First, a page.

Corel JPGs not visible to Internet Explorer

I'm using Corel PhotoPaint 10. A friend of mine is using Corel PhotoPaint 14 and is having the same problem...

When we create high resolution JPG files with PhotoPaint, they can not be seen with Internet Explorer. I've tried with ver 6, 7 and 8, all at default settings.

The files show up as little boxes with red X in them regardless of the dimensions of the file. I know it's there, because, if I right-click the file and say "save target as", I can save it to my desktop, double click it and see it. If I open the file with Microsoft picture publisher or Paint, modify a pixel and save it, it is fully visible on the web page. The resultant image quality is lost, of course.
What is my (and my friend's) PhotoPaint doing to the files that is making them incompatible?
LVL 1
MarcusPfeifferAsked:
Who is Participating?
I wear a lot of hats...

"The solutions and answers provided on Experts Exchange have been extremely helpful to me over the last few years. I wear a lot of hats - Developer, Database Administrator, Help Desk, etc., so I know a lot of things but not a lot about one thing. Experts Exchange gives me answers from people who do know a lot about one thing, in a easy to use platform." -Todd S.

MereteCommented:
Sounds like one of the settings in IE internet options> advanced is not active, under multimedia it shoul dhave show pictures ticked.
or it's not supported
but check this
http://support.microsoft.com/kb/283807
Are just opening it with IE or imbedding it?
0
Eric AKA NetminderCommented:
If I recall correctly, CorelPhoto has never played well with IE; it's been a long time since I used Corel's photo program, but it seems like that was why I stopped.

Try exporting the files as PNG files and see if it helps.
0
MarcusPfeifferAuthor Commented:
I can't afford to make any modifications to IE to solve the problem. It has to work with IE by default. It's on a website.

As I mentioned, if I edit even a single pixel and resave it with another program, it works just fine. Something in the Corel settings is not compatible with IExplore.
0
Cloud Class® Course: CompTIA Healthcare IT Tech

This course will help prep you to earn the CompTIA Healthcare IT Technician certification showing that you have the knowledge and skills needed to succeed in installing, managing, and troubleshooting IT systems in medical and clinical settings.

Eric AKA NetminderCommented:
That's what I said. You won't make any changes to IE. Just save the images as .PNG files instead of .JPG files. It's the Corel method of creating .JPG files that's the problem.

ep
0
MarcusPfeifferAuthor Commented:
PNG isn't a supported file type with Corel 10.
This particular web page requires high resolution graphics and have to be downloadable for printing. Some print places that the agents use for printing only take JPG and PDF anyway.

JPG is a "standard"... where is the Corel encoding going wrong?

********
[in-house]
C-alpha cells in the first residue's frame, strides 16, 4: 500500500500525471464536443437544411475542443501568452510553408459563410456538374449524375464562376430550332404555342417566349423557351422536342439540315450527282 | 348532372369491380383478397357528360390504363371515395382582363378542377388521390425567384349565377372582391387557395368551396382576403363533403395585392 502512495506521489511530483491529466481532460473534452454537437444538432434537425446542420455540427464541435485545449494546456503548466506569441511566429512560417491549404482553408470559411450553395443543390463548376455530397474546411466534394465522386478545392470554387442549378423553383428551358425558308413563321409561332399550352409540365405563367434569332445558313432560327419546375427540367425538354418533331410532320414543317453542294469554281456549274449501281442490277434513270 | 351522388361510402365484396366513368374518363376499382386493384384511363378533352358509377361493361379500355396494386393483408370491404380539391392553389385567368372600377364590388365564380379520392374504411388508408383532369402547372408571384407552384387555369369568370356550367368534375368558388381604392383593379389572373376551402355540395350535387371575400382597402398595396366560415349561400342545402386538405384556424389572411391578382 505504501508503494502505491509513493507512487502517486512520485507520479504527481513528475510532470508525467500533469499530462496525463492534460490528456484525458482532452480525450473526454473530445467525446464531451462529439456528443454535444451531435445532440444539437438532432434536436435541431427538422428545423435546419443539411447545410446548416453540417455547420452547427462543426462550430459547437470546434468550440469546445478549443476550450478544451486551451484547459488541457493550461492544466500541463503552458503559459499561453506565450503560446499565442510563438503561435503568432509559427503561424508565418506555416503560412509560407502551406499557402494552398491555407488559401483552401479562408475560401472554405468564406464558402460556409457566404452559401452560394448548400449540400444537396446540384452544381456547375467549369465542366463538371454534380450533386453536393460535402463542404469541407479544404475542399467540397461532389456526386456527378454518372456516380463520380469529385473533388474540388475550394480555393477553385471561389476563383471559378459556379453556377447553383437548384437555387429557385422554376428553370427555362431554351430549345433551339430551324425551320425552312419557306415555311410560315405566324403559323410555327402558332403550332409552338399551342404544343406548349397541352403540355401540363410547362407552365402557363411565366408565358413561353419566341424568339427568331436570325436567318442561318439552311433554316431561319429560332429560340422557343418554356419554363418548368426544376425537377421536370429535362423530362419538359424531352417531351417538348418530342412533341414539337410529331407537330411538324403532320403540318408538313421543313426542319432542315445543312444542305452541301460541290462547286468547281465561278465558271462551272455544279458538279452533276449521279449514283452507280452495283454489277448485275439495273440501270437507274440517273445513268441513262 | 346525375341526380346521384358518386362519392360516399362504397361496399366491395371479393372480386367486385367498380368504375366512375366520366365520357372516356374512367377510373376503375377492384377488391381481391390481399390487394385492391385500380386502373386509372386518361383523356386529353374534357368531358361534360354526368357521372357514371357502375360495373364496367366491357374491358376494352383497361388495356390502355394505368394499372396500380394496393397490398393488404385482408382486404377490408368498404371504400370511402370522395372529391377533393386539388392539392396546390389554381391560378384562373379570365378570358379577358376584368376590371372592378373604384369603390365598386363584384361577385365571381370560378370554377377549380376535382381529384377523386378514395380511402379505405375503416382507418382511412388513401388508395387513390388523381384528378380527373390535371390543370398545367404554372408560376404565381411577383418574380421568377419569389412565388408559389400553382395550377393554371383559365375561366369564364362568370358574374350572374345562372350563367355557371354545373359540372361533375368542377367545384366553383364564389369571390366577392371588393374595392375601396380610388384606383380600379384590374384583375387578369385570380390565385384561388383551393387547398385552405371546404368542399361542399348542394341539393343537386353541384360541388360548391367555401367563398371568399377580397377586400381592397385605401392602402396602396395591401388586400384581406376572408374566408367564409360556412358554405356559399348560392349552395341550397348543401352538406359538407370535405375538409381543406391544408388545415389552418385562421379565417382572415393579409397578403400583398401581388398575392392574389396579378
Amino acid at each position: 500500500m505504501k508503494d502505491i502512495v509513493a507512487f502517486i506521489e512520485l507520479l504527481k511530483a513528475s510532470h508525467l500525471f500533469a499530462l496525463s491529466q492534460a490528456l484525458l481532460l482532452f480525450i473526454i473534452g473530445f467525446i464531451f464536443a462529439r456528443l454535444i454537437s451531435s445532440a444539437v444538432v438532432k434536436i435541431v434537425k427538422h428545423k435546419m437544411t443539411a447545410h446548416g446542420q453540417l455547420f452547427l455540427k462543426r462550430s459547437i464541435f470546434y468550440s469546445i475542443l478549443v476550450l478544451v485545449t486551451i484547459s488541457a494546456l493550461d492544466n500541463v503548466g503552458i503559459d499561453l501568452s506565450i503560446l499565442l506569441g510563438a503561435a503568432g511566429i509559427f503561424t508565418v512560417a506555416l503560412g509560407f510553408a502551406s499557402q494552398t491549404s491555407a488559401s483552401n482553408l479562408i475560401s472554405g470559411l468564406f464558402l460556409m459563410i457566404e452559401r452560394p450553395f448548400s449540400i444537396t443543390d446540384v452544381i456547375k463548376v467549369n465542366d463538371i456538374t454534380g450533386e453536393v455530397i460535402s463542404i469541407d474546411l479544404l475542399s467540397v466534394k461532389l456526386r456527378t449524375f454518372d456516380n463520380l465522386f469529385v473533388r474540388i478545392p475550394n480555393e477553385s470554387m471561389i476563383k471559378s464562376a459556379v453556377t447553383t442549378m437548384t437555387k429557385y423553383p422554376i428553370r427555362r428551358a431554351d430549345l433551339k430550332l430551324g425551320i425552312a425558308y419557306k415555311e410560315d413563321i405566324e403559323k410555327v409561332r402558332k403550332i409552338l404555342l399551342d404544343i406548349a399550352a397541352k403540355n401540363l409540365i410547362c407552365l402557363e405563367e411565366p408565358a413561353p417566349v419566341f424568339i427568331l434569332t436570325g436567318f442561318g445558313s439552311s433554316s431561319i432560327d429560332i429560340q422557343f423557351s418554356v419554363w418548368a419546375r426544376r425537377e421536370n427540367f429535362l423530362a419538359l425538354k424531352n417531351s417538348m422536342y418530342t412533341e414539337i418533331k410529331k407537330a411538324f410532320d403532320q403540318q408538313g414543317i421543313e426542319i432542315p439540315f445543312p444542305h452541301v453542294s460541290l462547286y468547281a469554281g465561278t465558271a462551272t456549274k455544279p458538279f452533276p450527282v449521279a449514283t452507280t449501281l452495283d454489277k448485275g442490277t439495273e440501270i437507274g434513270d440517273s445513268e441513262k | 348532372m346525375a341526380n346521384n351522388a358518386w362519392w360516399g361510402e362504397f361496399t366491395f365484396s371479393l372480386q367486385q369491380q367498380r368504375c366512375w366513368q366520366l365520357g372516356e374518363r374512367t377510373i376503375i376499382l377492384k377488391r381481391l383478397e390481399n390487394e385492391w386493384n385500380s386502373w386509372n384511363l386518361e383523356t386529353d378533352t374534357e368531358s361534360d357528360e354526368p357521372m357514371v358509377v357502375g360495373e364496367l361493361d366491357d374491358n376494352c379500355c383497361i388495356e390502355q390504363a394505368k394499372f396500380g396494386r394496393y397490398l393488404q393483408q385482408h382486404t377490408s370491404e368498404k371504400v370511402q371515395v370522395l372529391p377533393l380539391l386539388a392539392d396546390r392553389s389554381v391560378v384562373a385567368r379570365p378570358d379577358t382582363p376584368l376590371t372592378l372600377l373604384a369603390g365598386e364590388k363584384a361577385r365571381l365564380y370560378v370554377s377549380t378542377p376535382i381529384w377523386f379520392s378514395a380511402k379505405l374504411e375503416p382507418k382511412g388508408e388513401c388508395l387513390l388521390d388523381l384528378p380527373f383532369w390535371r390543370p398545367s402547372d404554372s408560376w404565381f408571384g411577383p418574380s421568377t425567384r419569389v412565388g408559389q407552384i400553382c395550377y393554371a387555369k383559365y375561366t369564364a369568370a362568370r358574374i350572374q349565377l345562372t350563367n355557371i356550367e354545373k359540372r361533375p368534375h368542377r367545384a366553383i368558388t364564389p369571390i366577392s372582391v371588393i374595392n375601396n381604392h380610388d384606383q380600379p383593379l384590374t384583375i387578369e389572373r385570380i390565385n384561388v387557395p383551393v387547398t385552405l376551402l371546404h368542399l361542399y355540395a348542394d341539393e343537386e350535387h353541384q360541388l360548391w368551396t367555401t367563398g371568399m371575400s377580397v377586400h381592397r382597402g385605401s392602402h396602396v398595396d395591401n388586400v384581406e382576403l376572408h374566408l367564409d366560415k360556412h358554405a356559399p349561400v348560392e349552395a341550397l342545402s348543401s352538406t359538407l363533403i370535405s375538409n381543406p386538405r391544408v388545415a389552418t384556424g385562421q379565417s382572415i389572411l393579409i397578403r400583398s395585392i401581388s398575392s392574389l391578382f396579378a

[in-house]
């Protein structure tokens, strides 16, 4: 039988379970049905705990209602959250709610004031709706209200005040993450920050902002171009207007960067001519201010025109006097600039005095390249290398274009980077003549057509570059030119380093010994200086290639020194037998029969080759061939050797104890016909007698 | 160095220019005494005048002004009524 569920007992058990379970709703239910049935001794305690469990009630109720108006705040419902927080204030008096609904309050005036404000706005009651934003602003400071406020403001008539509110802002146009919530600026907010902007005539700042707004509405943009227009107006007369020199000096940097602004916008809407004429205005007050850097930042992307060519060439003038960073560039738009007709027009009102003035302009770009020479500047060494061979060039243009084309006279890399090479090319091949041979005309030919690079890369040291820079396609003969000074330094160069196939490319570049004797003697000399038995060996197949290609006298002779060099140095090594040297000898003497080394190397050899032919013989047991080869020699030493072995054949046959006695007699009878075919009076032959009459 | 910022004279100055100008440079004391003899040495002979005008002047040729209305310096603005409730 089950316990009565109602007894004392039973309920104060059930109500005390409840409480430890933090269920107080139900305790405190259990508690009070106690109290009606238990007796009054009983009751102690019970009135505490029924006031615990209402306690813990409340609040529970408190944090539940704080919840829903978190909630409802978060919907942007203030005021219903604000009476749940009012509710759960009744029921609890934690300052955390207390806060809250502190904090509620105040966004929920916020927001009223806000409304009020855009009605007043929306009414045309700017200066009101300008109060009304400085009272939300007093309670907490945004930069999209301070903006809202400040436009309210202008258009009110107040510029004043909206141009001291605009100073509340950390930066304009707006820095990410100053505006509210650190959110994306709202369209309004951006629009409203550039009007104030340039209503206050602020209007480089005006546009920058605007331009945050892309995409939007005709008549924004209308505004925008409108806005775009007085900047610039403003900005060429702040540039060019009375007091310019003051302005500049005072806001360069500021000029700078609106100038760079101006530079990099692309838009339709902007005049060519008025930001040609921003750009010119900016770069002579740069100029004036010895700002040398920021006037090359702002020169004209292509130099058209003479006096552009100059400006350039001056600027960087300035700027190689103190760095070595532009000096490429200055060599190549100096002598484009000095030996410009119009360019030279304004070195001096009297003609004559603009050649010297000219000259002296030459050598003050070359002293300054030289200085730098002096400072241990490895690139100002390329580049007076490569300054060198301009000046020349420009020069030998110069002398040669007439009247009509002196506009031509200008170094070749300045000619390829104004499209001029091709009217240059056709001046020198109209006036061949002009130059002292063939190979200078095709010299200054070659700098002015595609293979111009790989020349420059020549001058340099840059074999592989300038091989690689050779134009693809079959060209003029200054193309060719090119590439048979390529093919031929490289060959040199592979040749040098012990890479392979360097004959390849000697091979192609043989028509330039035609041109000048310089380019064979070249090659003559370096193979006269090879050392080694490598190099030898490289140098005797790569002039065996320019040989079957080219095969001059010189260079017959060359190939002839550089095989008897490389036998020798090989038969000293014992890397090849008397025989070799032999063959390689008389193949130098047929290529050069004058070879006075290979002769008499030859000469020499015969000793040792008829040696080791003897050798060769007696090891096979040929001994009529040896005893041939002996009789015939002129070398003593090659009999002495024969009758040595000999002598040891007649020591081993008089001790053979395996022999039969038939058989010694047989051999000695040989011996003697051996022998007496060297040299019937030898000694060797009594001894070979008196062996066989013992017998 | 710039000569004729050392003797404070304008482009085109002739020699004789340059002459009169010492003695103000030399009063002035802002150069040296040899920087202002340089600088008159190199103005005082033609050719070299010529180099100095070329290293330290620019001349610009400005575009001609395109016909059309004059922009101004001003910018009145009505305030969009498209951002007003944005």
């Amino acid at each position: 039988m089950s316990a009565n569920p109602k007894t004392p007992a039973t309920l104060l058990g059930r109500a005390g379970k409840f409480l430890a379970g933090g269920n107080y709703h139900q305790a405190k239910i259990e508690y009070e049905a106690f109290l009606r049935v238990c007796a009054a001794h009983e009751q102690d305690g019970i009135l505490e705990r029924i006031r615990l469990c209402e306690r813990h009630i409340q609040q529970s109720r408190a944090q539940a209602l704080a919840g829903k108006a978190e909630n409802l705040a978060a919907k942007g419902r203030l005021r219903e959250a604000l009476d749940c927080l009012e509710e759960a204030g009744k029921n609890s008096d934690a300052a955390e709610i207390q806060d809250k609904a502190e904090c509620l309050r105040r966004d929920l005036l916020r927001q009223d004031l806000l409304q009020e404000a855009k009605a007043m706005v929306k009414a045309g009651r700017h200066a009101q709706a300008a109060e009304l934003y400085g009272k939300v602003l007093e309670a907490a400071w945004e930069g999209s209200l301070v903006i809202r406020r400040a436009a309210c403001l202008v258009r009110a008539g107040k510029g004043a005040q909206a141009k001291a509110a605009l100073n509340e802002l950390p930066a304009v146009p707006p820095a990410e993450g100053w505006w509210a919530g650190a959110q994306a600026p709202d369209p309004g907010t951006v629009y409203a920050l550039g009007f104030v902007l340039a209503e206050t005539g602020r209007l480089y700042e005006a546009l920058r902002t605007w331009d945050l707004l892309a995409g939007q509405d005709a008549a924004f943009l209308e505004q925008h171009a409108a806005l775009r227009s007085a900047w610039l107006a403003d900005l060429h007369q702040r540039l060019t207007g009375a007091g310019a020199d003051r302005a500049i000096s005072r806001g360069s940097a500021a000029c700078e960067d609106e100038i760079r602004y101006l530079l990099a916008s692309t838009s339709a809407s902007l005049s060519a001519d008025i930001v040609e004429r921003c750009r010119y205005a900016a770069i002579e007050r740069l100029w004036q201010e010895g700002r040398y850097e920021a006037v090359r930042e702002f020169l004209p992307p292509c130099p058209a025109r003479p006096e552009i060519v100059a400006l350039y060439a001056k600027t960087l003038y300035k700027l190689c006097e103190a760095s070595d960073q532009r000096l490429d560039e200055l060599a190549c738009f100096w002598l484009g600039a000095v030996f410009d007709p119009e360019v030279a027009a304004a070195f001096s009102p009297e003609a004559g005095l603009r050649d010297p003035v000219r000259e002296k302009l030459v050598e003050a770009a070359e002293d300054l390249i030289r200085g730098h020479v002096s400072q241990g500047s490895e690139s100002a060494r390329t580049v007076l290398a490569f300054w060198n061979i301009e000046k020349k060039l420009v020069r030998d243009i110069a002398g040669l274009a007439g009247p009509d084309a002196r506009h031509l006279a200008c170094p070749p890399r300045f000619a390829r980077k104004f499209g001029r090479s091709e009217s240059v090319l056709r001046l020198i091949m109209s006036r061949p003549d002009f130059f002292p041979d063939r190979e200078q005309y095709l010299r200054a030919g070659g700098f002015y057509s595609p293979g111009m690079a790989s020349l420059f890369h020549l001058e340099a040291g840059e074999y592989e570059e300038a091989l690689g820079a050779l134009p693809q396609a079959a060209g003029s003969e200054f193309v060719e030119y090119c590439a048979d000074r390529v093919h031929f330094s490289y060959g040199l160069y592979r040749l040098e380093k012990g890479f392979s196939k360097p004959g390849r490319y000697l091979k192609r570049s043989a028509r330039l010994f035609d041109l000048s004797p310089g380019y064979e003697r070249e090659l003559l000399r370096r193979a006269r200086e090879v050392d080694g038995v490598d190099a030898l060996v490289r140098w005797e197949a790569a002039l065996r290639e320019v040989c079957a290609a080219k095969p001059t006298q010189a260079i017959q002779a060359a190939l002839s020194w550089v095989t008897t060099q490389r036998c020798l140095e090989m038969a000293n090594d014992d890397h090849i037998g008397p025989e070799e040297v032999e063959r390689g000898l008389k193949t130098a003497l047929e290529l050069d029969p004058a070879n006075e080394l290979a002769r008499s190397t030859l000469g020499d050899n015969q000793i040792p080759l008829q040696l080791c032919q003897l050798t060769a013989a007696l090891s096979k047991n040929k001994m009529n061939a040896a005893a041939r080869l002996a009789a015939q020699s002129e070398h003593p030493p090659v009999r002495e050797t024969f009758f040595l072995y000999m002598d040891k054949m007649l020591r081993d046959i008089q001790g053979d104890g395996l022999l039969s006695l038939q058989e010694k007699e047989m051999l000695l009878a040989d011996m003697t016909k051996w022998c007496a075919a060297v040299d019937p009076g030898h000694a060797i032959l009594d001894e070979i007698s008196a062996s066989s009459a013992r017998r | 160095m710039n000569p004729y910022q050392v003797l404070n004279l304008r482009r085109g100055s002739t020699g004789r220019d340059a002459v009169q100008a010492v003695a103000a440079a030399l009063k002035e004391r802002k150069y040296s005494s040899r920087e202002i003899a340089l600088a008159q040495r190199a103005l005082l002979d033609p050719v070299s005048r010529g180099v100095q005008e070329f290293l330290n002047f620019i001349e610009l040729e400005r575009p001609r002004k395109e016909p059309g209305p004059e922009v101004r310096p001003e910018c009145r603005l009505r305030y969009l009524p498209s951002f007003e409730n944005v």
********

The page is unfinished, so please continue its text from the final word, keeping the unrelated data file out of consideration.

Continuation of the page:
0
Eric AKA NetminderCommented:
I'm not a programmer; it's somewhere in Corel's system.

Can you export as a PNG? or some other file type, and then import it into, say, Windows' Paint and save it as a JPG file there? I realize it's a workaround, but I don't know of any setting in PhotoPaint you can change to make them play nicely with IE.

ep
0
MereteCommented:
I have PSP7 and all I can find in File > preferences>General  preferences Warnings> is the option to remove all warnings. in Browser You can also set it to use windows colours that maybe the problem, if IE is set to use windows colours as well. In Internet options>appearance. I know the active X since MS removed it can cause all sorts of problems with images not displaying right.
This article describes how to troubleshoot an issue in which pictures (graphics or images) are not displayed on Web sites in Internet Explorer
http://support.microsoft.com/kb/283807


0
MarcusPfeifferAuthor Commented:
I've come across that article before but it deals primarily with modifying Explorer. I have to leave the Explorer alone because Joe-Q-Public has to be able to see these images with default browsers.
When I right-click the little box that should have been an image, I get "not available" in all of the properties descriptions.

Eric... Every program can open up my JPGs and view/edit them, except IExplore. There's no need to export to anything but JPG. As soon as I open the JPG with any other program and save it back as a JPG, it works perfectly fine. I want my Corel to crete a JPG that works fine.

It must be a code page problem or some other encapsulated code that IE doesn't understand.
0
BillDLCommented:
Hello Marcus

>>> "... if I edit even a single pixel and resave it with another program, it works just fine" <<<

Yes, that's because the other program is encoding it differently by the sound of it.  It probably wouldn't matter if you edited 100 pixels or none at all and did a Save As in the other program, it would still use whatever JPEG-JFIF format encoder that program is configured to use and there is obviously some difference.

>>> "JPG is a "standard". Where is the Corel encoding going wrong?" <<<

Have you considered that the JPEG-JFIF encoder used by your Corel application may be corrupted, and may be adding non-conforming file header information to the images whereby Internet Explorer has difficulty knowing what the file is?  I mean something small that wouldn't necessarily stop the image loading in an image editor, but just enough to cause an issue in IE.  Perhaps performing a repair of the application may fix such an issue if this is the root cause.